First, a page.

Roundup: Orr Talks, Tax Matters and a Dead Rhino

A sampler of bland, inevitable, infuriating, curious and just plain dumb
City of Charlotte

A grab bag:

Jerry Orr speaks! And he doesn't say anything all that explosive to WFAE-FM's Julie Rose. Although he does make the curious assertions that airport authorities tend to be "more nimble and business-like than city-run airports" (that depends on the authority and the city) and that authorities "tend to have less political involvement," which is a weird claim considering the bill that would create Charlotte's airport authority calls for no less than seven public bodies, plus the governor, to appoint members. What Jerry means is that such authorities tend to have less involvement by people named Curt Walton.

No experience! You can make a pretty good case that President Obama could have picked someone with a more extensive record managing transportation projects than Anthony Foxx, as Kevin Siers does here. But to argue that a dearth of transportation experience means automatic disqualification for the job is to ignore history.

Well, to ignore the present, actually. Ray LaHood is a former schoolteacher, youth services director, congressional aide and chief of staff, and U.S. representative, although he did serve on the House Transportation and Infrastructure Committee. A transportation journal did a nice roundup of the last 10 secretaries, discovered that fully half had no significant experience with transportation — including Liddy Dole and Andrew Card — and concluded that "Foxx is likely to do just fine." I hope so — although you can be sure Ted Cruz & Co. will be asking their share of "Are you now, or have you ever been" questions during the confirmation hearing, just 'cause it makes for good TV for the knuckleheads.

The Tar Heel tax loophole! More like swiss cheese that's mostly holes. If you haven't seen it already, check out The News & Observer's excellent series on the $1 billion or so the state has gone without because of a broad series of tax breaks and exemptions in the state's tax code.

This is quality investigative journalism, the kind your mama and the newspaper industry used to make. It deserves your attention, if for no reason other than that it's really hacking off some people who have a problem with the idea that government exists. Using a reader's comment to illustrate anything is a touchy business, but this guy — the first commenter on the first story — appears to be more than your standard troll, and he's got the libertarian/get-off-my-lawn bullshit down:

This article painfully illustrates exactly what is wrong with liberals.

You folks presume that the money collected by the government is an entitlement on their part and that any reduction in those tax payments represents cheating the government out of what is rightfully theirs. That is because you see government as an entity apart from the people, existing to mandate compliance to the state rather than as a vehicle whose limited powers are derived solely from the people for our benefit.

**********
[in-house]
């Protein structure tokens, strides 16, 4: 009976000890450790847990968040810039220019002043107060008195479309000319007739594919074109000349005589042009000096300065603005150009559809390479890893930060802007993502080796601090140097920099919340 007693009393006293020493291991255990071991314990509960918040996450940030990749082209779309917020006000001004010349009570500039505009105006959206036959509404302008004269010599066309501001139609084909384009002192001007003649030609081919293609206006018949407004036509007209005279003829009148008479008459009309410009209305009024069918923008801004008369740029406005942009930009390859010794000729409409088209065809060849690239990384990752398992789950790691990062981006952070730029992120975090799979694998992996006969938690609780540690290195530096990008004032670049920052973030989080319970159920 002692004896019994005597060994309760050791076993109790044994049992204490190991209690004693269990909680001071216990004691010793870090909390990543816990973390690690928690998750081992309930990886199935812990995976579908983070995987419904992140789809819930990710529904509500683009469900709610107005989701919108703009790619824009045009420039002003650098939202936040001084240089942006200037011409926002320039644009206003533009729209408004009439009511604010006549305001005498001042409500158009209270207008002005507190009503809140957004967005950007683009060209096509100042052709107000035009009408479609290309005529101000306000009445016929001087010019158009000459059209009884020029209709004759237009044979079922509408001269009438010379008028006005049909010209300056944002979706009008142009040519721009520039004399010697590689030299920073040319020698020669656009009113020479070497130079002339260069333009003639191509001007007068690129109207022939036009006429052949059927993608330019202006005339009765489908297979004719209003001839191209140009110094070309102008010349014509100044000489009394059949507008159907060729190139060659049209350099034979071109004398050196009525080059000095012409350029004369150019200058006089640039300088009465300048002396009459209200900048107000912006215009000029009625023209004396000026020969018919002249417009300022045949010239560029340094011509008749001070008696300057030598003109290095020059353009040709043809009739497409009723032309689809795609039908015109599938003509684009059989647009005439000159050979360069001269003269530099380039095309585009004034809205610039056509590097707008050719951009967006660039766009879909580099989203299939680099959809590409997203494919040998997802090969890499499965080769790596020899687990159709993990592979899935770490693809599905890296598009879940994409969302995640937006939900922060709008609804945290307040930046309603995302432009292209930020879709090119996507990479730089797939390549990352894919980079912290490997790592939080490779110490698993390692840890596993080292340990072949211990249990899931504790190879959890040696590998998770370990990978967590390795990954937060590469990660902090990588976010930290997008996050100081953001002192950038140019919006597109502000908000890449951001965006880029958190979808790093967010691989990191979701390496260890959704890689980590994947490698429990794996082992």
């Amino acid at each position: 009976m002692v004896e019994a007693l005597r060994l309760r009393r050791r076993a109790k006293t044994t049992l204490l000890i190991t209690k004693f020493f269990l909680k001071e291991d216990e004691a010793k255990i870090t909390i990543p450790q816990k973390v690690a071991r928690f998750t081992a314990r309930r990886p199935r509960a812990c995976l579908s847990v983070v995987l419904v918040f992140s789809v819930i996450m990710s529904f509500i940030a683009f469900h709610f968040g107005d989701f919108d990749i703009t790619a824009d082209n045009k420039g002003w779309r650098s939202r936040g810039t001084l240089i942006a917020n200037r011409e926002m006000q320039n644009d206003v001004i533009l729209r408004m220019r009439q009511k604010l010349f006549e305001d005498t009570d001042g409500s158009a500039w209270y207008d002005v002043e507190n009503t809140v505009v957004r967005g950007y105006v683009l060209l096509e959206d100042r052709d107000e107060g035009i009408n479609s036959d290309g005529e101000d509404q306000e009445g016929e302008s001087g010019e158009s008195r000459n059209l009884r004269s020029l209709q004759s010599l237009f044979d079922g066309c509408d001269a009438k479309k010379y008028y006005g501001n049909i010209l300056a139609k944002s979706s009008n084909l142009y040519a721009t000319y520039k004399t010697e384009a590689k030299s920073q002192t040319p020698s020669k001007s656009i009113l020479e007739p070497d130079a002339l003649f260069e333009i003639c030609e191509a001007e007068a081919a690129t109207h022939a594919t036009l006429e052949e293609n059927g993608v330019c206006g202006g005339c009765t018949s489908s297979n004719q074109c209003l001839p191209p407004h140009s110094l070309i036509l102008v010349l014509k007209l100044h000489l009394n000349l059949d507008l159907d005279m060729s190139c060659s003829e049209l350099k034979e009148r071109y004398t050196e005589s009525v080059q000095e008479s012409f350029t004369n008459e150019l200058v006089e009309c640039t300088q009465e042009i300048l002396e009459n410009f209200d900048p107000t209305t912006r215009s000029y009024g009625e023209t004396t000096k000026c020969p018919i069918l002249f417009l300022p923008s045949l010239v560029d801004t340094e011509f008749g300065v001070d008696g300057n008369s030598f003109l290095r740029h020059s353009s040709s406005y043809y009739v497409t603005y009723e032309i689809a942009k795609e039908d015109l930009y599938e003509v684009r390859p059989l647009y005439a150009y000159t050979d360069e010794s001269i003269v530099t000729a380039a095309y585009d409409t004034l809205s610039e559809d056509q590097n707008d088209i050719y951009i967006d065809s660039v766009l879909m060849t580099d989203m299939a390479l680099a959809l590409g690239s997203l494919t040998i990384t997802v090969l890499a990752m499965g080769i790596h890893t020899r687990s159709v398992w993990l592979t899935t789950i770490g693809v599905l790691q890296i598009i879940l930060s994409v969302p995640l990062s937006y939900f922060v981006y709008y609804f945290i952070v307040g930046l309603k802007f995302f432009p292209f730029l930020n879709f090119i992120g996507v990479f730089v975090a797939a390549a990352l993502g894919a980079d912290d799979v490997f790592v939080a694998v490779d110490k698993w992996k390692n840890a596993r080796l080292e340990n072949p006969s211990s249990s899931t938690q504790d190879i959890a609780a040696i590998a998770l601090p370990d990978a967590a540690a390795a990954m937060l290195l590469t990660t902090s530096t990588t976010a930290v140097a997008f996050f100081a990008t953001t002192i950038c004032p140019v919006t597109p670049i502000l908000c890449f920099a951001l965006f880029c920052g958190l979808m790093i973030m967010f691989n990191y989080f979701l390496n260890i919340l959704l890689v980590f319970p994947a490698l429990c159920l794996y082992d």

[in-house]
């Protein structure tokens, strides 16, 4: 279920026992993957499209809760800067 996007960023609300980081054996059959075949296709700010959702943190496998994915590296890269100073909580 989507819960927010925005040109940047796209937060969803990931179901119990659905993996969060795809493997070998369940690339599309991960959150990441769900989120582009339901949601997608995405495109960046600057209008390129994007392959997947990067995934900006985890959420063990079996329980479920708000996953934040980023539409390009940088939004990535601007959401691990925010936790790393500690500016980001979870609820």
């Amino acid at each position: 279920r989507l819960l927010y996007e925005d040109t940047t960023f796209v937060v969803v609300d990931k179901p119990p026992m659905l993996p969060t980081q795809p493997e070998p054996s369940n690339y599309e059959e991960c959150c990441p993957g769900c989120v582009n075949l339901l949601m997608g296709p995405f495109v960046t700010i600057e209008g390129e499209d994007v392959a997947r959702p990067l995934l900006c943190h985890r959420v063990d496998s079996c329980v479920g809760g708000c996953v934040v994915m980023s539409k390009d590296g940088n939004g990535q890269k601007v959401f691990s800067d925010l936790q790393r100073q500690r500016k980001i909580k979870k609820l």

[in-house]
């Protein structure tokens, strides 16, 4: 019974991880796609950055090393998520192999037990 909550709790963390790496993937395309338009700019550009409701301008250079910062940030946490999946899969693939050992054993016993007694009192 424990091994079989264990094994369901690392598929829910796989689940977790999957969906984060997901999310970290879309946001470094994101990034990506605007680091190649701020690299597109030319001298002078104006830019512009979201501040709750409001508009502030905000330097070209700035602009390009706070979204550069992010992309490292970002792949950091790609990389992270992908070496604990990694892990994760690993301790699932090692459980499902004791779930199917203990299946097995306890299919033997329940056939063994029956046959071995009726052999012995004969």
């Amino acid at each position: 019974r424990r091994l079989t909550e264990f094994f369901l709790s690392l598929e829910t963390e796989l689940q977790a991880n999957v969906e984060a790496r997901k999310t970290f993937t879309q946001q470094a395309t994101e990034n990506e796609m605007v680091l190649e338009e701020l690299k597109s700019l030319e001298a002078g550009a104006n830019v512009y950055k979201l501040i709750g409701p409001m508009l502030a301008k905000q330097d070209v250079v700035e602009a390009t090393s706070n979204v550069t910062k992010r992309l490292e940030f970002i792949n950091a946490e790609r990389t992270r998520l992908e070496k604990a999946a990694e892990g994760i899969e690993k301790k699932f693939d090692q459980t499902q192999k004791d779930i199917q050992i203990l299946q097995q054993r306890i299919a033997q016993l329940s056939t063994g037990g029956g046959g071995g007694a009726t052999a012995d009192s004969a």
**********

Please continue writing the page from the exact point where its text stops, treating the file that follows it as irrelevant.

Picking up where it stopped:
a) No, we presume that the money collected by the government is what's reserved by law for public use, as determined by one or more duly elected public bodies. b) Therefore, we think of government as the precise opposite of "an entity apart from the people": an expression and manifestation of the people's will. This is the way representative government works. You may have it confused with feudalism. It's a common error.

Government is instituted to serve its citizens with the convenience of providing certain defined duties, ones we have deemed more conveniently performed as a collective rather than duplicating all those functions individually and by ourselves.

Yes, uh-huh, that is in fact why we pay taxes …

You people have turned that function and the payment for those services on its head. And then you take it one step further.

Wait — turned the legitimate function of government "on its head" or taken it "one step further"? Where exactly is your head, anyway?

You demand that government establish a plethora of entitlements for its citizens which once put in place can never be revised or diminished. Again, it is because you believe government has autonomy and superior standing over the people who authorized its very existence.

a) Stop telling me what I think, especially since that's not what I think (straw man alert). b) Of course the "plethora of entitlements" can "be revised or diminished"; see sequester, the. c) No, that's the arrangement, you're the one insisting that government is something separate from "the people," who the hell do you think make up "the government"?

The ultimate result of that ignorant thinking is that government grows bigger and bigger, further separating itself from the source of its authority while collecting more and more taxes from fewer and fewer people.


Aren't you glad newspapers can provide a public forum with their comments sections?

Throw 'em out! This is worth keeping a very close eye on. That housecleaning looks a tad too convenient to me.

'Bye, Rhino! This is some mildly sad news, that the Rhinoceros Times, the right-wing free weekly ("Be More Than An Observer," yuk, yuk) is moving to online-only. It's sad in a way, because it's a scrappy, goofy little publication, with its snarky coverage of City Council meetings and columns by talk-radio hosts who presumably need another medium to get their message out.

It's just a sign of the times, though. Check that — it was a sign of the times in 2009. I'm surprised it's taken the parent company, such as it is, this long to pull the plug. Finally, the Rhino Times is free to be what it's always been anyway: a local conservative blog. They just printed it, for some bizarre reason. Now they can be "more than an observer" with the rabble on the web, just like the rest of us, including the Observer.

Categories: Poking the Hornet’s Nest